Most vehicle manufacturers recommend changing the oil once a year or every 7,500 miles in passenger car and light truck gasoline engines. For diesel engines and turbocharged gasoline engines, the usual recommendation is every 3,000 miles or six months.
If you read the fine print, however, you'll discover that the once a year, 7,500 mile oil change is for vehicles that are driven under ideal circumstances. What most of us think of as "normal" driving is actually "severe service" driving. This includes frequent short trips (less than 10 miles, especially during cold weather), stop-and-go city traffic driving, driving in dusty conditions (gravel roads, etc.), and driving at sustained highway speeds during hot weather. For this type of driving, which is actually "severe service: driving, the recommendation is to change the oil every 3,000 miles or six months.
For maximum protection, most oil companies say to change the oil every 3,000 miles or three to six months regardless of what type of driving you do.
A new engine with little or no wear can probably get by on 7,500 mile oil changes. But as an engine accumulates miles, blowby increases. This dumps more unburned fuel into the crankcase which dilutes the oil. This causes the oil to break down. So if the oil isn't changed often enough, you can end up with accelerated wear and all the engine problems that come with it (loss of performance and fuel economy, and increased emissions and oil consumption).
Truck fleets often monitor the condition of the oil in their vehicles by having samples analyzed periodically. Oil samples are sent to a laboratory that then analyzes the oil's viscosity and acid content. Oil is then burned in a device called a spectrometer that reveals various impurities in the oil. From all of this, a detailed report is generated that reveals the true condition of the oil.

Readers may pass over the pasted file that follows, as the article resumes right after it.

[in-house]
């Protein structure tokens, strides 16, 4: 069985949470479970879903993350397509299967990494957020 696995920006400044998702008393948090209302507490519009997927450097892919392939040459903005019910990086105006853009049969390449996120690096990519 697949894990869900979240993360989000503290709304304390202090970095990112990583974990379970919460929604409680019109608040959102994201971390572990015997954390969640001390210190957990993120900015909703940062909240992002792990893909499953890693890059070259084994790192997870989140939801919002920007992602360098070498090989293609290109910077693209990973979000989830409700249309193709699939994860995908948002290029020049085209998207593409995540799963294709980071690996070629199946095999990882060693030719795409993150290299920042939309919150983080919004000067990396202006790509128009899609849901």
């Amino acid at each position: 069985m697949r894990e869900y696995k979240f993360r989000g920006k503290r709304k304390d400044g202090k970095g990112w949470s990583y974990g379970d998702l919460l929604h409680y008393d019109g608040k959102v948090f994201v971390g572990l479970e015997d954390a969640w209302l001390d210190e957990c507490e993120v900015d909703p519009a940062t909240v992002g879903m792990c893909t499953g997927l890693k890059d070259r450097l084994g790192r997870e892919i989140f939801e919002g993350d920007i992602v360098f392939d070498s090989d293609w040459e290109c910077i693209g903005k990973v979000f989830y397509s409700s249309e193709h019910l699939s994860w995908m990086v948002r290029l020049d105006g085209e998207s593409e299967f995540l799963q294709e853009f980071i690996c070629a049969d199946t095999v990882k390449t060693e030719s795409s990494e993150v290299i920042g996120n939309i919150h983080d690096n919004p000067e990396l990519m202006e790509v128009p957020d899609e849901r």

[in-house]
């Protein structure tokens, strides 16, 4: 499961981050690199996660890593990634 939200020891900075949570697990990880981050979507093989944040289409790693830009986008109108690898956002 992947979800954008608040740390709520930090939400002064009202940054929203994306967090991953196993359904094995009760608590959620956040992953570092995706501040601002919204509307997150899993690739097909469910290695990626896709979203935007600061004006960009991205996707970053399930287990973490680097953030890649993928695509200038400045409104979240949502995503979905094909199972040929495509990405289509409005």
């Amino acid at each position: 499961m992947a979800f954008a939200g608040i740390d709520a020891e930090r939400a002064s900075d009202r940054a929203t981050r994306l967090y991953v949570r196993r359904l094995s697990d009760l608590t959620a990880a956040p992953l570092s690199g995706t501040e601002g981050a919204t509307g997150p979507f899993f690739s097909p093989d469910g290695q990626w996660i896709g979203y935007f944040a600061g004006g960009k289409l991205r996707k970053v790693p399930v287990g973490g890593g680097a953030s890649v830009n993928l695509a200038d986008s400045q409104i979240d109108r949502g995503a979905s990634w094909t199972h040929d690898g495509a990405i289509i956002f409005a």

Oil analysis is a great idea for fleets and trucks that hold a lot of oil. But most consumers would have a hard time justifying the cost. Having an oil sample analyzed typically costs $12 to $20 for the lab work and report. Most quick lube shops charge $16.95 to $19.95 for an oil change. So why spend your money on a report that will probably tell you your oil needs changing? Just change the oil every 3,000 miles and don't worry about it.
Regular oil changes for preventative maintenance are cheap insurance against engine wear, and will always save you money in the long run if you keep a car for more than three or four years. It's very uncommon to see an engine that has been well maintained with regular oil changes develop major bearing, ring, cam or valve problems under 100,000 miles.
To reduce the costs of vehicle ownership and maintenance, many car makers say the oil filter only needs to be replaced at every other oil change. Most mechanics will tell you this is false economy.
The oil filters on most engines today have been downsized to save weight, cost and space. The "standard" quart-sized filter that was once common on most engines has been replaced by a pint-sized (or smaller) filter. You don't have to be a rocket scientist to figure out that a smaller filter has less total filtering capacity. Even so, the little filters should be adequate for a 3,000 mile oil change intervals -- but may run out of capacity long before a second oil change at 6,000 or 15,000 miles.
Replacing the oil filter every time the oil is changed, therefore, is highly recommended.
An engine's main line of defense against abrasion and the premature wear it causes is the oil filter. The filter's job is to remove solid contaminants such as dirt, carbon and metal particles from the oil before they can damage bearing, journal and cylinder wall surfaces in the engine. The more dirt and other contaminants the filter can trap and hold, the better.